In April of 1968, the stamped date of the never-before-seen photograph above, J. D. Salinger would have been 49 years old. He was recently divorced, and three years into the seclusion that would span the last 45 years of his life. He has bags under his eyes and grooves in his face but, ever so faintly, he is smiling. The intimacy of his setting—the milky tangle of used blankets and sheets—is offset by the spare thrift of his Cornish, N.H., bedroom, with its humble furnishings: small wastebasket, austere dresser. Bare, blank walls. Pack of smokes. But the most telling detail is on the door, at the left edge: a flash-enhanced glint on the room’s steely lock. It’s a reminder of its tenant’s unflinching mantra: keep out.
But that lock didn’t just keep busybodies at bay. Reader, it guarded something else. Because in a small nook across that ascetic cell of a bedroom, Salinger kept a safe. A packed safe, a safe filled with piles and heaps of unpublished…
Call it a coming attraction, because to know any more, you’ll have to wait until Shane Salerno is good and ready to tell you. Salerno, a Hollywood screen-writer (Shaft), has spent six years and millions of dollars researching the author’s mysterious world—though the details, such as the story behind this photo, he won’t divulge just yet. Like Franny Glass, who clung to her copy of The Way of a Pilgrim as a kind of dog-eared talisman, Salerno has a spiritual relationship with Salinger’s The Catcher in the Rye. He also has rules. “Do not read J. D. Salinger on a Kindle,” he says, with a snort of disgust. “Grab that broken paperback.”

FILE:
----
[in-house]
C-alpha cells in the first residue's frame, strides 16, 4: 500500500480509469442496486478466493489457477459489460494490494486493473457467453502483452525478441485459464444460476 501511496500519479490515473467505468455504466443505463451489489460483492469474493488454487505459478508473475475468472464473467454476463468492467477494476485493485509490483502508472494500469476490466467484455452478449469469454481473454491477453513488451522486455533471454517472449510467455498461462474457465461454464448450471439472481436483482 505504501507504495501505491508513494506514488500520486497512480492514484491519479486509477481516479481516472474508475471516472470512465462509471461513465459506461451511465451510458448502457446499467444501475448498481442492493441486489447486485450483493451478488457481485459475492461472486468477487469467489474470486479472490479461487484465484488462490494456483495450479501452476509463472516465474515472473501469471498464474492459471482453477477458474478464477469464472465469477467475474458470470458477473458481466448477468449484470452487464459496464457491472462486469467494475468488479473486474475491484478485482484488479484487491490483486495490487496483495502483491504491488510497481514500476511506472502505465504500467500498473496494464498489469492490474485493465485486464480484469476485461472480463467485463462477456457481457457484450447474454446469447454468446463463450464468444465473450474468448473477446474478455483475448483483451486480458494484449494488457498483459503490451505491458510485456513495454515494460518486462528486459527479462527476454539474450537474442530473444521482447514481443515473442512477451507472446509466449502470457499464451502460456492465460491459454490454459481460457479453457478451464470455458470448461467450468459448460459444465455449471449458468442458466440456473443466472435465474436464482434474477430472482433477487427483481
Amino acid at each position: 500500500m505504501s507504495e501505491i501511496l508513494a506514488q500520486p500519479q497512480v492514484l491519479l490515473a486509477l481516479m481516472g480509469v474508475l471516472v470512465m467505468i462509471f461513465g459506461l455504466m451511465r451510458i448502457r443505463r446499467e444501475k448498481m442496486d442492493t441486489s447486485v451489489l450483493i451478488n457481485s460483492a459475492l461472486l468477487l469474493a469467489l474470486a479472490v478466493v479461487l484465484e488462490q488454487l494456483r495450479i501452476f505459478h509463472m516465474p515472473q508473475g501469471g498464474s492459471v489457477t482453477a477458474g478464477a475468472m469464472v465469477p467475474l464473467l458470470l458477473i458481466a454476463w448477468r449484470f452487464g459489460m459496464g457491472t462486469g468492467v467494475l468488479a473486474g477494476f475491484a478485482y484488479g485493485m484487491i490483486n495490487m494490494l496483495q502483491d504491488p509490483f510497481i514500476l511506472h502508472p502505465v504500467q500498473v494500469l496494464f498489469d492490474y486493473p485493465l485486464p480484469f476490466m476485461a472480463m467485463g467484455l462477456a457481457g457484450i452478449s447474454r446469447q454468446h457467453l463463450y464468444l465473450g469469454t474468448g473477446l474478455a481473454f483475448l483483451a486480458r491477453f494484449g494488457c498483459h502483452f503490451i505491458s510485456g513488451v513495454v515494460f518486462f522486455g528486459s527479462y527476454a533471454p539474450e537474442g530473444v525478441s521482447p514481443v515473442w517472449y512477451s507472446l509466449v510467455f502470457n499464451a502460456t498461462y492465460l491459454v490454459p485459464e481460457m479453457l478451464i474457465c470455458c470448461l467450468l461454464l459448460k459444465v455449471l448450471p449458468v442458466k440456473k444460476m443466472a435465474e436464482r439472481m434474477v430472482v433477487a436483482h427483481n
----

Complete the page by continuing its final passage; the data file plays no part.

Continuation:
Salerno’s disdain for inauthenticity—if a Kindle counts as such—is more or less his mission statement for what he calls “the very definition of a passion project”: writing, funding, and directing a two-hour documentary, Salinger, and an 800-page biography, The Private War of J. D. Salinger, co-written with David Shields. The pair of forthcoming works are as shrouded as their subject, but Salerno hopes they will be the definitive word on the writer. “We’ve been sifting through all this new material to contextualize this giant of American literature,” he says of the 15,000 pages of interview transcripts and more than 100 personal photos he’s amassed. “You’re going to see a very different Salinger than you’ve read about for five decades.” The Private War is arranged nonchronologically to help fill in the author’s “missing” years, and Salerno says both projects boast a variety of first-evers in addition to the photo collection, including interviews with Salinger intimates and former New Yorker colleagues, some of whom had never spoken about “Jerry.” “When you’re sitting two feet from someone who hasn’t spoken in five or six decades about this, there is just an electricity that surges through the room,” Salerno says—though, of course, he won’t name names.
It’s hard not to feel a little guilty peeping into the world Salinger tried so fervently to shield, but the motive seems pure: The Private War “will substantially rewrite the record of J. D. Salinger’s life, and correct many inaccurate stories that have been told for decades,” Salerno says. As Holden himself might say, there’s nothing phony about wanting to set the record straight.